Motley Fool Money is a one-hour weekly business radio show syndicated to radio stations across America. The latest show features an interview with film critic Nell Minow about the just-released Wall Street: Money Never Sleeps as well as our analysts discussing what the week's business news means for investors.

Chris Hill: On Thursday, Blockbuster filed for bankruptcy. For those who like business news with a healthy dose of irony, Thursday was also the day that shares of Netflix (Nasdaq: NFLX) hit an all-time high of more than $162 a share. Seth, I know you're not bemoaning the bankruptcy and potentially the death of Blockbuster.

Seth Jayson: So sad to have to get out of traffic to drop those movies off at Blockbuster.

James Early: Just when I made it a 20% portfolio allocation, too.

Hill: What do you think is the threat to Netflix now, or have they vanquished all comers?

Jayson: Well, I think the threat to Netflix may ironically be Netflix. I still don't know how their online movie delivery business scales because for folks who are not interested in the goofy parts of Internet delivery, it is not like broadcast where you send out one stream and it costs the same whether 10 people listen or 10 million. It costs more; it costs a certain amount of money per listener or per viewer. I use it all the time, but I am not sure Netflix makes a lot of money doing things that way, and that is the direction things are headed, so I have no idea why Netflix shares are as pricy as they are, but I know exactly why Blockbuster went bankrupt.

Hill: Is there another Blockbuster out there? Is a company like GameStop (NYSE: GME), with a lot of bricks-and-mortar stores? If you are a GameStop shareholder, are you looking at this and just thinking, "We're next"?

Jayson: GameStop is still OK because people buying games still want, they want the disc and online delivery of games; games are pretty huge now. They take up gigabytes and gigabytes, and it takes awhile to download that, so I think they are OK for a while.

Hill: The Wall Street Journal reported this week that while the Nasdaq Composite Index has been relatively flat this year, there has been one area that has been on the rise. That is closely held Web start-up companies. These escalating valuations can be seen in the secondary market where investors can buy and sell shares of private companies like Facebook and Blippy. Yes, Tim Hanson, Blippy. It just seems like this is dot-bomb era all over again with some of these valuations.

Tim Hanson:  I mean you look at it and it seems like the mantra here is, "The less I know about a company, the more it's worth to me." (Laughter.) I was looking through the survey of results, and they were saying Facebook is worth somewhere between $20 billion and $30 billion. Twitter, 1 billion. Blippy, $50 million. I don't even know what Blippy is.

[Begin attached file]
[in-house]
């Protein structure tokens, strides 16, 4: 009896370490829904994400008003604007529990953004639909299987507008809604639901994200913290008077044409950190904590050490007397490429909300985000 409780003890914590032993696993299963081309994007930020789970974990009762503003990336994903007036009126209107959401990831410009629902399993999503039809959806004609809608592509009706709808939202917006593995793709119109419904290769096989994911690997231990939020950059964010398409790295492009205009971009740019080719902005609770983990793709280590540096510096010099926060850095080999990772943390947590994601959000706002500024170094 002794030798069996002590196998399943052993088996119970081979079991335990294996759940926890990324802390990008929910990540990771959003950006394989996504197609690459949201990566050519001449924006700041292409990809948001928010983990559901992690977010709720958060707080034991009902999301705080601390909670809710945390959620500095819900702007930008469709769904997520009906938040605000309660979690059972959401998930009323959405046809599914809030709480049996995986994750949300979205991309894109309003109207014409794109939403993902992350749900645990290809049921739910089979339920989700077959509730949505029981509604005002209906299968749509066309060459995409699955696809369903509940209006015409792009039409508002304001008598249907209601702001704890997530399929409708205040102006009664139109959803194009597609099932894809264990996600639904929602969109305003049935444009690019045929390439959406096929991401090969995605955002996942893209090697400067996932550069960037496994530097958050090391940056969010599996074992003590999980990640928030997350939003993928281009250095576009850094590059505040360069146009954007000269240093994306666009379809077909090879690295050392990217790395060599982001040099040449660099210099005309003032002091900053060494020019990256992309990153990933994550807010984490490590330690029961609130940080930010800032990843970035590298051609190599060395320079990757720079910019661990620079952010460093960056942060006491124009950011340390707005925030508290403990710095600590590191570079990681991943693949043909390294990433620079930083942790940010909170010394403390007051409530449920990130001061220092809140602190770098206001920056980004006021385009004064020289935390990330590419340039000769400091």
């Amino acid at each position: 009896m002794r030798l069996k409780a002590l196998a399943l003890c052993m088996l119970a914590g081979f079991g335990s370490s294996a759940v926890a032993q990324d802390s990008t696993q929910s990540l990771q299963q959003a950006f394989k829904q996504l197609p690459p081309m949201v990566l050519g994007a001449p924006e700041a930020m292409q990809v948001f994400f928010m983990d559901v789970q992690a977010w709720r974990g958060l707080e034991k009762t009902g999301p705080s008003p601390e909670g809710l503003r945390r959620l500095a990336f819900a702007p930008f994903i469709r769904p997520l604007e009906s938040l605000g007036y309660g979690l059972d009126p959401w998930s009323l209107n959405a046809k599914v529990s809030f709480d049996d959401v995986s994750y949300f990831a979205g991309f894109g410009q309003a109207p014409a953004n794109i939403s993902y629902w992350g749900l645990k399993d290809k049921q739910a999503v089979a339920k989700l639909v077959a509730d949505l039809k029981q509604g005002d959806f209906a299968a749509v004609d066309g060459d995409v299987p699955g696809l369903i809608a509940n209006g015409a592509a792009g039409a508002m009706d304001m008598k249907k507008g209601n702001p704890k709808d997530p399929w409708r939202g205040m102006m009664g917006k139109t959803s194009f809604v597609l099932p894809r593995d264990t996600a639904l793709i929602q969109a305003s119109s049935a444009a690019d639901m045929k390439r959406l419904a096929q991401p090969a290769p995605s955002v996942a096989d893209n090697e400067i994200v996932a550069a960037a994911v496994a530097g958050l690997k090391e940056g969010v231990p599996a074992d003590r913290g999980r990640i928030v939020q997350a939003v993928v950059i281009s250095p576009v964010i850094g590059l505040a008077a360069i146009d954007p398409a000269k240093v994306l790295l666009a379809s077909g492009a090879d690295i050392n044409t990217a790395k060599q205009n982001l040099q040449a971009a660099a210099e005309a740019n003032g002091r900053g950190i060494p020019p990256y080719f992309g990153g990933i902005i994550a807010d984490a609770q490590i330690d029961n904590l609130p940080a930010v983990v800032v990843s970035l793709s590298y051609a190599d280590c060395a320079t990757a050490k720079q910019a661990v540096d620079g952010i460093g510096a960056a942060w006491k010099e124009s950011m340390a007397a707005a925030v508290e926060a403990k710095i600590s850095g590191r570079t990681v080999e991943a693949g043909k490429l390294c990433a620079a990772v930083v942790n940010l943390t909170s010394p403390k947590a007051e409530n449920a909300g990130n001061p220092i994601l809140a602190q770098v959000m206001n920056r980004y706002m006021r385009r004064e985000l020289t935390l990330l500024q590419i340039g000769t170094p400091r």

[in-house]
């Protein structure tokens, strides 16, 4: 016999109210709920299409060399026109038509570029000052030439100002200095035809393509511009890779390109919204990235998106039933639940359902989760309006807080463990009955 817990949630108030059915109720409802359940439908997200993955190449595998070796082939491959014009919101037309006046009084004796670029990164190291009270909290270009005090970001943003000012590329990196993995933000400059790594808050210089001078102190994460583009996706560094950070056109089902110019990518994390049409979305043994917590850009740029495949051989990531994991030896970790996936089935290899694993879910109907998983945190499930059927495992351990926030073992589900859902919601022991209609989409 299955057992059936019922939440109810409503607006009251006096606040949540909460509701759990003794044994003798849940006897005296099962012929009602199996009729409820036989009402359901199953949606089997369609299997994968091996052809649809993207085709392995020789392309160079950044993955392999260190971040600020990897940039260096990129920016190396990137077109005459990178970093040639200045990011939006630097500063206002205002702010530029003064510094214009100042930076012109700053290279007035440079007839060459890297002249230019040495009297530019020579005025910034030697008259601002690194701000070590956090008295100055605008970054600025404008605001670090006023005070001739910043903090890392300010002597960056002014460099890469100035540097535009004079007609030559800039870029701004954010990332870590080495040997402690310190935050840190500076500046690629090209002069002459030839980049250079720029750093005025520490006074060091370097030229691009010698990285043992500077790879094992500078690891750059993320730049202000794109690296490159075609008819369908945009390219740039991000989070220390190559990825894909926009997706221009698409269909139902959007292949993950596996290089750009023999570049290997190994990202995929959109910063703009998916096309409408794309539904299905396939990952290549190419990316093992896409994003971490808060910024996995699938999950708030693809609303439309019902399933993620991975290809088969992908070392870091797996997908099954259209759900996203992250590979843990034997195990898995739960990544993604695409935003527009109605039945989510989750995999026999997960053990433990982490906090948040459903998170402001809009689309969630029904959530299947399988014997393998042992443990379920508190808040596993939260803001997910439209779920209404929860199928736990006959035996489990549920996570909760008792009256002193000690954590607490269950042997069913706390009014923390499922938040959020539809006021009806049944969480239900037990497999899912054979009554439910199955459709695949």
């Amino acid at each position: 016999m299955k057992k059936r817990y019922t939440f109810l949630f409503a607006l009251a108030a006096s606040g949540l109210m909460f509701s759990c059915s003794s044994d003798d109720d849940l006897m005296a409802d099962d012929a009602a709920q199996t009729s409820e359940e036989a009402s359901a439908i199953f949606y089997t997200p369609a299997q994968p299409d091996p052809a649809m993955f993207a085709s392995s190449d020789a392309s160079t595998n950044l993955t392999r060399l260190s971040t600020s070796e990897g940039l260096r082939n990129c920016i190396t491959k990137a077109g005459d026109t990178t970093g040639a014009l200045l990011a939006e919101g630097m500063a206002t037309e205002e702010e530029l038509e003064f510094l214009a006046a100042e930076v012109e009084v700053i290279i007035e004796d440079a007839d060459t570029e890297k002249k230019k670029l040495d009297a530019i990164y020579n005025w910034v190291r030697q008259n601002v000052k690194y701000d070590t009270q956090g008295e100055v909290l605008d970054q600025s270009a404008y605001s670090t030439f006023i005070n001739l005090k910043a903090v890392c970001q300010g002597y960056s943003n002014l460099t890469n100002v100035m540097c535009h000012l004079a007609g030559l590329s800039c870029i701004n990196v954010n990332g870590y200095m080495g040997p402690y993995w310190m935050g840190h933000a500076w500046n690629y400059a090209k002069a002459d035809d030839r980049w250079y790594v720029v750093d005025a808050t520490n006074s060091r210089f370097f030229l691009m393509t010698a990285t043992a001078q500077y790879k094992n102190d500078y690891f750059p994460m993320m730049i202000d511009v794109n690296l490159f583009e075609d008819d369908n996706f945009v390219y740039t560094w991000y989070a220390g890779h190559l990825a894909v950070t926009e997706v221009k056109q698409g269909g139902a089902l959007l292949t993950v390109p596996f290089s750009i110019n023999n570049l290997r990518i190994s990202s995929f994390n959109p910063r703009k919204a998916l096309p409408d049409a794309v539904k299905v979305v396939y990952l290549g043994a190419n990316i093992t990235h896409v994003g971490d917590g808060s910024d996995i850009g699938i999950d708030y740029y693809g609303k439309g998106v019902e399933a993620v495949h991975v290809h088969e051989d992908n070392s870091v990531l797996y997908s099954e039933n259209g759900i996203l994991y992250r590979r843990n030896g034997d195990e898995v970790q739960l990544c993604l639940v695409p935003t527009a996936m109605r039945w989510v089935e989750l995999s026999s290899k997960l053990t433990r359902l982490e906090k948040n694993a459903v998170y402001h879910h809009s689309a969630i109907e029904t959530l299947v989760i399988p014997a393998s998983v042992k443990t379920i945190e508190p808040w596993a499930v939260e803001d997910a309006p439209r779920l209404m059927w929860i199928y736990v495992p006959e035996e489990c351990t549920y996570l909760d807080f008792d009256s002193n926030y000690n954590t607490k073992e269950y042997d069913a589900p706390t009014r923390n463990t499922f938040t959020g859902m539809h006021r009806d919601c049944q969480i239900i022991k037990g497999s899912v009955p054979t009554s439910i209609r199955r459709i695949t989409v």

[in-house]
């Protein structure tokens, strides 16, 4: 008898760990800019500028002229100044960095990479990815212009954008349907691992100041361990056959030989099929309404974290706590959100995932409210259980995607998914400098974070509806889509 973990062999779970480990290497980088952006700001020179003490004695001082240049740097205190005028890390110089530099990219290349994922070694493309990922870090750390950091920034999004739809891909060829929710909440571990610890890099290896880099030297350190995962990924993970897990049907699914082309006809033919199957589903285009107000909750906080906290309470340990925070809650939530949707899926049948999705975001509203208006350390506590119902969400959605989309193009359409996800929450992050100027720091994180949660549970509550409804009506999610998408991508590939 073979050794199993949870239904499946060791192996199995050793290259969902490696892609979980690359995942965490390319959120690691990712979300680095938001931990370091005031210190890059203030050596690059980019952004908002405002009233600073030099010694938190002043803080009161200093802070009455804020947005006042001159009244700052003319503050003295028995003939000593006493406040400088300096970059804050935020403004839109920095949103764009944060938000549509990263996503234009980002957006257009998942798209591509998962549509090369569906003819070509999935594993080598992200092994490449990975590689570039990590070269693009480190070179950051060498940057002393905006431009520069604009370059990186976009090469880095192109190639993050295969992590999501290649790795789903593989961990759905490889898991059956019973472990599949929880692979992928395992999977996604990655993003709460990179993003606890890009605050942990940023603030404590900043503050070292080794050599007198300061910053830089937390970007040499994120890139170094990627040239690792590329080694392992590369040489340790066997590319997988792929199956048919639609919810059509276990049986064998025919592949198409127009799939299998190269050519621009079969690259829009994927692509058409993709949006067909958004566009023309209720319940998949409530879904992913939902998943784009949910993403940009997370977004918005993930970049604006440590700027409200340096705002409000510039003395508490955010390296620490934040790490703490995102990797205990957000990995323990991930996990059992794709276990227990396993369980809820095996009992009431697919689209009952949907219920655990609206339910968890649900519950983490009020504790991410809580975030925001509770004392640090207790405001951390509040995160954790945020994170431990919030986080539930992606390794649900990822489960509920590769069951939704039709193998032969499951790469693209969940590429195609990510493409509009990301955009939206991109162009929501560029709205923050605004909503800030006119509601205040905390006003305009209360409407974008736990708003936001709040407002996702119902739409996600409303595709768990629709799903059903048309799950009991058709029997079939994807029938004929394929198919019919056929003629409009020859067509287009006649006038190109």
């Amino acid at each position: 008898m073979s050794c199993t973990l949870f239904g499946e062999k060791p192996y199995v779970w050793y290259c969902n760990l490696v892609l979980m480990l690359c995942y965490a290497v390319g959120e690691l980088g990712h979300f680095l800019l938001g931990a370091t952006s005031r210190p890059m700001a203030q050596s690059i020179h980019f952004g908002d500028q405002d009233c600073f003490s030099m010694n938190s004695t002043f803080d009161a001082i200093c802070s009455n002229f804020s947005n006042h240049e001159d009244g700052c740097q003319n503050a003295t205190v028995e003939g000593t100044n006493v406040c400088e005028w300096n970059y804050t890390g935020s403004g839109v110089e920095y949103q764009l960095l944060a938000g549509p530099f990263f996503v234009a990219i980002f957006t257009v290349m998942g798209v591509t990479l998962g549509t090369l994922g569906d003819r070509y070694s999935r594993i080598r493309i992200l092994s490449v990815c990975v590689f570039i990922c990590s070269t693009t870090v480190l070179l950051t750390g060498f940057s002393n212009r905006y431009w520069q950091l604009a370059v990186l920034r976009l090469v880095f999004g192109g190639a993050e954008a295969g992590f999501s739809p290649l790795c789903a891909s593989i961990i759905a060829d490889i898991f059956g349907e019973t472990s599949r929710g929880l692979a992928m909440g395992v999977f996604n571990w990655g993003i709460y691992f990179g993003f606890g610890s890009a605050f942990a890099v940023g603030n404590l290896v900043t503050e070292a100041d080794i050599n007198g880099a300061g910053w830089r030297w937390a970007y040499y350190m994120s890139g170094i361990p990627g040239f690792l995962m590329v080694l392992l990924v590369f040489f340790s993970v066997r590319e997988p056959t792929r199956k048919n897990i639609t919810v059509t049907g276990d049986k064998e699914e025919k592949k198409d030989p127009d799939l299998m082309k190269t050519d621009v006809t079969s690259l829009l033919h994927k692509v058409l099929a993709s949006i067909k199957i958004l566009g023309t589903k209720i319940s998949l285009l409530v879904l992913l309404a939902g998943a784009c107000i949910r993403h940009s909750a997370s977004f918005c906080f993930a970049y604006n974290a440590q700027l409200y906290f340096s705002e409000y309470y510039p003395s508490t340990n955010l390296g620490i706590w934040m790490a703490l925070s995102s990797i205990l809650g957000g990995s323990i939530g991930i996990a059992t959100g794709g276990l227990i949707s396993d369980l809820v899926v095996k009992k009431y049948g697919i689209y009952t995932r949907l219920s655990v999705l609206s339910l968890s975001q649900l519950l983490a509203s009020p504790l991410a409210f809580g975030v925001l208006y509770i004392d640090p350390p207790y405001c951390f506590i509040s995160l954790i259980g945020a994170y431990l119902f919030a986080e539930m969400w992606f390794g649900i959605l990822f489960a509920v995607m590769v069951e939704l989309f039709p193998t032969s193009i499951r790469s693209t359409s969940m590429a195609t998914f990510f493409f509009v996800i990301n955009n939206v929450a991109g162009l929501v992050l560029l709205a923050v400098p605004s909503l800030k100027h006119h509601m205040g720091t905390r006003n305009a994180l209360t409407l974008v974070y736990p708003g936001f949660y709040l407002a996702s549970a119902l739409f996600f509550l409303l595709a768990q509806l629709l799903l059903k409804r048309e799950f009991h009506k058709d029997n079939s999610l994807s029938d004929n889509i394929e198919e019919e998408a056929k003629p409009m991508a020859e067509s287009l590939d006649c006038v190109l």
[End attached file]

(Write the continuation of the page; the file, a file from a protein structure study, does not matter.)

Hill: Oh, you're going to know. It's going to be huge.

Hanson: But is it worth $50 million?

Jayson: I think Blippy is like Yelp, isn't it? Or every other site? Isn't it a review site?

Hill: I think it is a review site, yeah.

Jayson: So it is like every other Internet site, pretty much.

Hanson: I am sure that will serve them well over the long term. (Laughter.) But this relates back to the Microsoft story we were talking about earlier where these big tech companies can get money very cheap, and what that means is that I think people are speculating that companies like Microsoft (Nasdaq: MSFT) are going to go out and start picking up things like Blippy, whatever it does, for the purposes of trying to buy growth, and so I think that these people in the secondary market are trying to play the flip.

Seth Jayson , James Early, Tim Hanson , and Chris Hill may own stocks discussed during the course of the weekly radio show, which you can listen to on radio stations across America and on iTunes. You can also follow the show on Twitter. To see the stocks they own, follow the links above to view their profiles.

Microsoft is a Motley Fool Inside Value pick. Netflix is a Motley Fool Stock Advisor choice. Motley Fool Options has recommended writing covered calls on GameStop. Motley Fool Optionshas recommended a diagonal call position on Microsoft. The Fool owns shares of Microsoft. Try any of our Foolish newsletter services free for 30 days. True to its name, The Motley Fool is made up of a motley assortment of writers and analysts, each with a unique perspective; sometimes we agree, sometimes we disagree, but we all believe in the power of learning from each other through our Foolish community. The Motley Fool has a disclosure policy.